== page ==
A new Indian law to boost reforestation across the country ignores the importance of indigenous people in conserving land and tramples on their rights, analysts and activists said.
India's upper house of parliament passed a bill late on Thursday that would give state governments more than 60 billion rupees ($895 million) a year to conserve and protect forests and wildlife.
"It is a good bill," Minister of State of Environment Anil Madhav Dave said in a statement, adding that the new law would help to focus reforestation efforts in a concerted way.
Most of the funds under the Compensatory Afforestation, Management and Planning Authority (CAMPA) law would be used to restock denuded forests, Dave said.
The law would also help to create employment, especially in poor regions and areas that are traditionally home to indigenous communities, he said.
However, critics of the law said the money would be better spent on helping local communities who are already engaged in conserving their habitats.
"Evidence from around the world shows that farmers and local communities are far more efficient and effective at protecting landscapes as compared to centralized bureaucracies", said Neera Singh, an environmental justice expert and assistant professor at the University of Toronto, in the Indian Express newspaper.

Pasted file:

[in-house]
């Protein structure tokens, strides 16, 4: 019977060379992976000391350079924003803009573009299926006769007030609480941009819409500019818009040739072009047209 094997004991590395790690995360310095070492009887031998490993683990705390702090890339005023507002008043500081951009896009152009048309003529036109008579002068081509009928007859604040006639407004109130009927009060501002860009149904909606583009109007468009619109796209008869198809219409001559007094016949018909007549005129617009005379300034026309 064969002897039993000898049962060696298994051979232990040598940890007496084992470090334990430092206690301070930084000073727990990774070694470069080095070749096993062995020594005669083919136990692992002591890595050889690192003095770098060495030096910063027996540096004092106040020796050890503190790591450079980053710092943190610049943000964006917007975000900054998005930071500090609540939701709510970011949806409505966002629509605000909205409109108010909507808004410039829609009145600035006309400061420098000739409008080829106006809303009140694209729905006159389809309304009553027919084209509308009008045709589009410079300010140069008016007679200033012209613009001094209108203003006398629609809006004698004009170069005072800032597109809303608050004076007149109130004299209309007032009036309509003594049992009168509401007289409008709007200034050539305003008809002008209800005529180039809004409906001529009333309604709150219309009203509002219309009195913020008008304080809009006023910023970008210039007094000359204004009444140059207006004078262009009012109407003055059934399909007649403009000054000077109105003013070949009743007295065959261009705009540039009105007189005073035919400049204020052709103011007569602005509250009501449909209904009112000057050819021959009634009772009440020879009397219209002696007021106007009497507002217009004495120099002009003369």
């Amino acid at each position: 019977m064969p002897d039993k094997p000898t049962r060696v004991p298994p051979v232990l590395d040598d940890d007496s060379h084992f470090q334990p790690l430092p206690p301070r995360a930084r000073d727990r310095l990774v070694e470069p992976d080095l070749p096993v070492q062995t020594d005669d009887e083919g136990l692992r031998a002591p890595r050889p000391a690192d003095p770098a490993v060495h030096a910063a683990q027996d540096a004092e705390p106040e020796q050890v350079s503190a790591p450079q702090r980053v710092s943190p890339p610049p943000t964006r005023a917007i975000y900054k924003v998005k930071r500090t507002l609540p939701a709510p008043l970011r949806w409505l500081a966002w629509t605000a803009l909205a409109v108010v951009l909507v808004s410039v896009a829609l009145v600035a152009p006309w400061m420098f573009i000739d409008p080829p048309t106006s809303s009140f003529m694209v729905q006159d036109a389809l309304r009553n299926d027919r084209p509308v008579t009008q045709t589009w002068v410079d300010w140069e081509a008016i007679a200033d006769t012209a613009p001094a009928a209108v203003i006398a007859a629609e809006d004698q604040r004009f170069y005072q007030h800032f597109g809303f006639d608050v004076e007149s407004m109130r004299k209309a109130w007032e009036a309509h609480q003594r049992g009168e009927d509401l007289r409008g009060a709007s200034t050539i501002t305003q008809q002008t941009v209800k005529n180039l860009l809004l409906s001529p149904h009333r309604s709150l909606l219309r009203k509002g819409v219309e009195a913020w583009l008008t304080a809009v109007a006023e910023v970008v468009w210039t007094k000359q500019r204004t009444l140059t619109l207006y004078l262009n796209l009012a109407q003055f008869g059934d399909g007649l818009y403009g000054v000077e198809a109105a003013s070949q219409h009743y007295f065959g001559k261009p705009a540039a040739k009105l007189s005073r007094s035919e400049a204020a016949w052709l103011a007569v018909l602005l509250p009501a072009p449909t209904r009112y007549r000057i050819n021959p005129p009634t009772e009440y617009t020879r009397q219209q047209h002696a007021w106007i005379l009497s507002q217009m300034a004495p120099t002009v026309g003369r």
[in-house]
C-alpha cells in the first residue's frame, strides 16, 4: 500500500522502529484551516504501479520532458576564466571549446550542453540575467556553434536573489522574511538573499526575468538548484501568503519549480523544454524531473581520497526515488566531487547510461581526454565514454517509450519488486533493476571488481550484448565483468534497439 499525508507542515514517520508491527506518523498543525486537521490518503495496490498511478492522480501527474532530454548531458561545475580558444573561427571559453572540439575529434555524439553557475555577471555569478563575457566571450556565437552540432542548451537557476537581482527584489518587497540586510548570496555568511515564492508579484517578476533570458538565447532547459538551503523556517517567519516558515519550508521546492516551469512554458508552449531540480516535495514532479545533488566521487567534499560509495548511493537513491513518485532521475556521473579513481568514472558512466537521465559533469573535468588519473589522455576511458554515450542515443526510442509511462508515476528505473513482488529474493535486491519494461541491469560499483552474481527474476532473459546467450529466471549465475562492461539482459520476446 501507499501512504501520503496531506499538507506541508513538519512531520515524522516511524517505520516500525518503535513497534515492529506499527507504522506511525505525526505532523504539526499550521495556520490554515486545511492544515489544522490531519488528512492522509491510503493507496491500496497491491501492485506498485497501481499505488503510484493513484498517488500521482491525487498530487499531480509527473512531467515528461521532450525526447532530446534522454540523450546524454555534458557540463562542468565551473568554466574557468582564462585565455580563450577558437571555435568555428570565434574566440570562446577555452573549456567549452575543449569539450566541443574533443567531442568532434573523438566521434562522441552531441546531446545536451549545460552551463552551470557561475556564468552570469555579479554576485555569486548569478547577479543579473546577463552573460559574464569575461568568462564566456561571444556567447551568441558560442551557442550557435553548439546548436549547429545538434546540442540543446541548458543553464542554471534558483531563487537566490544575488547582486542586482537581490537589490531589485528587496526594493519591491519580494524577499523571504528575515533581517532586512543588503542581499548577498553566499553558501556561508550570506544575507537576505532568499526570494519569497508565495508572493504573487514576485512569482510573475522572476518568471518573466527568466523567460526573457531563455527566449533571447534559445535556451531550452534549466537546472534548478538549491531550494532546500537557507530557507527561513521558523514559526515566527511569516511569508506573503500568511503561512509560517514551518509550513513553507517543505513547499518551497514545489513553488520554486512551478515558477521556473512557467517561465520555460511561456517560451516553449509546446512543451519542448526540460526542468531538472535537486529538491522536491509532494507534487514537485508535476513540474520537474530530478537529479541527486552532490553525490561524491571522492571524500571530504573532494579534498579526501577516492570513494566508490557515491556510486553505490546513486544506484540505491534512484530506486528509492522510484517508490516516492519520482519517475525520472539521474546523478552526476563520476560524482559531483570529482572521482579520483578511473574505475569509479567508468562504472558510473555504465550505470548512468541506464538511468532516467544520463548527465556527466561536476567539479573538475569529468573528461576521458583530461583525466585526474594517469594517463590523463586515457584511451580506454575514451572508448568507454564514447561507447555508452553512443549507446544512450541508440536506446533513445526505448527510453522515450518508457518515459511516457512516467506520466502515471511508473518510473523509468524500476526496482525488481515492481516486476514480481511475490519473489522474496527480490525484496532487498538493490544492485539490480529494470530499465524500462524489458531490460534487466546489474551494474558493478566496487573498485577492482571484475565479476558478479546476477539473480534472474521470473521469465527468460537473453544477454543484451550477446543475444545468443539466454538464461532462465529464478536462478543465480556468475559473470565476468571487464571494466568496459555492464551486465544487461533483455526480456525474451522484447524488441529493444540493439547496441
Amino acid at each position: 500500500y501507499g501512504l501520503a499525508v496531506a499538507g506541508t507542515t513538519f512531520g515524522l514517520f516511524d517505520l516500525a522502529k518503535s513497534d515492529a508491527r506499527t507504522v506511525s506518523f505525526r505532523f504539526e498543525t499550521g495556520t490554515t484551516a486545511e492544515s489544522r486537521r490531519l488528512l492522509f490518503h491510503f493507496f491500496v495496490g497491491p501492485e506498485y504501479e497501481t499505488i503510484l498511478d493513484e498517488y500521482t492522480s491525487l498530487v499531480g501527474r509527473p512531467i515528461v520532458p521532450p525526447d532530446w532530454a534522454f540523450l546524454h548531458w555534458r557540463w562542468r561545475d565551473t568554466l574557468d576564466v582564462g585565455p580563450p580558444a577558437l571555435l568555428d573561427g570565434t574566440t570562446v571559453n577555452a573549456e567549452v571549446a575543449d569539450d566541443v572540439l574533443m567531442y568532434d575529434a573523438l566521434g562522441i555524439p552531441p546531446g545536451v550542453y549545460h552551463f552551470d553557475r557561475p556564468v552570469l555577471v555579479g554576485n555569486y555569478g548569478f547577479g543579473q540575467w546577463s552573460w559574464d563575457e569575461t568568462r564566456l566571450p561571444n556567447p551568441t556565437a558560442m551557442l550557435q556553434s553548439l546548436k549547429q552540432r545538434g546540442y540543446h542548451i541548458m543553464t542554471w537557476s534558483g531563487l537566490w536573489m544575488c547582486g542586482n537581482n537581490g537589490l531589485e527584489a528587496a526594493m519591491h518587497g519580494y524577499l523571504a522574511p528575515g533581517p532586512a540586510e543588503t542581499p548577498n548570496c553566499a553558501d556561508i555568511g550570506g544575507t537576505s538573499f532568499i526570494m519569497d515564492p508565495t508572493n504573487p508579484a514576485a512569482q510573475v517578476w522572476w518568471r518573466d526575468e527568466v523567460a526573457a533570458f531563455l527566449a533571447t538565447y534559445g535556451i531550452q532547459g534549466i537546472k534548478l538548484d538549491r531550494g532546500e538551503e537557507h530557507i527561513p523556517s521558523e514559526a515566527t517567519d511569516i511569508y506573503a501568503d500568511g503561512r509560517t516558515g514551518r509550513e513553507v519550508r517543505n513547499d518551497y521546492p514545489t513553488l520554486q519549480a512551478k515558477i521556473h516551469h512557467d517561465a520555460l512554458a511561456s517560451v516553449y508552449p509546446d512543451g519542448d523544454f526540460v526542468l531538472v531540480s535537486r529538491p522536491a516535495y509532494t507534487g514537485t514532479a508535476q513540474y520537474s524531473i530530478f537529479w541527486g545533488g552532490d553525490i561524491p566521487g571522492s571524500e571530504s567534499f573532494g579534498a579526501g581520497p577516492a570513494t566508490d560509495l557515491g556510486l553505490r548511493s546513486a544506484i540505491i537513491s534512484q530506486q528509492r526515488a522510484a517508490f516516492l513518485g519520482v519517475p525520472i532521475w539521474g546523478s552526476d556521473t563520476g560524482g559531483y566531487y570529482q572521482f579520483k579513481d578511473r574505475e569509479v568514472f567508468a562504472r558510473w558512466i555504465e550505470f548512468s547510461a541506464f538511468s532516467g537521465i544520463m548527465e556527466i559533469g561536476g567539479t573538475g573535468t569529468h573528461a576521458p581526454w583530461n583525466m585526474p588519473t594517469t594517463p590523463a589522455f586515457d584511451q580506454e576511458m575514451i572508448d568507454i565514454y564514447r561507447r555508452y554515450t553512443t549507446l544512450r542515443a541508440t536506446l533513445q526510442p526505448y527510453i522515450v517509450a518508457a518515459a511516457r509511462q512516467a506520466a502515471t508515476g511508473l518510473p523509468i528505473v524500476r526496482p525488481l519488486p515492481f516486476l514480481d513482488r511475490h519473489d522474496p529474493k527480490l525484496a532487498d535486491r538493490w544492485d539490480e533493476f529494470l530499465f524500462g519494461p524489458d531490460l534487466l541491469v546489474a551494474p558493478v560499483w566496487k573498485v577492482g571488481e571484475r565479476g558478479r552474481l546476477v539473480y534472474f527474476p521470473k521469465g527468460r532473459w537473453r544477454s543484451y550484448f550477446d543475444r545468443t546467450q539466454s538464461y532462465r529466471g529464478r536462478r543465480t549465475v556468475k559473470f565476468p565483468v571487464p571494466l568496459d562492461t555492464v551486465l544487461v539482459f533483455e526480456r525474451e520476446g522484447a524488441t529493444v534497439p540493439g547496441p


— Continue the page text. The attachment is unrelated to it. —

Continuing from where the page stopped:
Analysts said the CAMPA bill ignores the landmark 2006 Forest Rights Act (FRA) that aims to improve the lives of impoverished tribes by recognizing their right to inhabit and live off forests where their forefathers settled.
Under the FRA, forest dwellers cannot be removed from their land without consent of village councils, which are made up of local residents.
Under the CAMPA bill however, authority to earmark land for development and assign compensation for it, lies solely with forest and state officials.
India's new law facilitates displacement "without any accountability to the people whose forests, lands and lives will be damaged or destroyed", said the Campaign for Survival and Dignity, a coalition of charities supporting tribal rights.
India's plans to develop infrastructure, mining and renewable energy threaten to force more of the most marginalized groups from their homes, widening inequality and fanning tensions, the Internal Displacement Monitoring Centre (IDMC) said this month.
According to the Geneva-based research group, between 1950 and 2005, about 65 million people were displaced in India by dams, highways, mines and power plants - of which, at least 40 percent were indigenous people.
The bill, which was initially drawn up in 2008 by the previous Congress government, had lapsed after delays in its passage. It was passed by the lower house in May.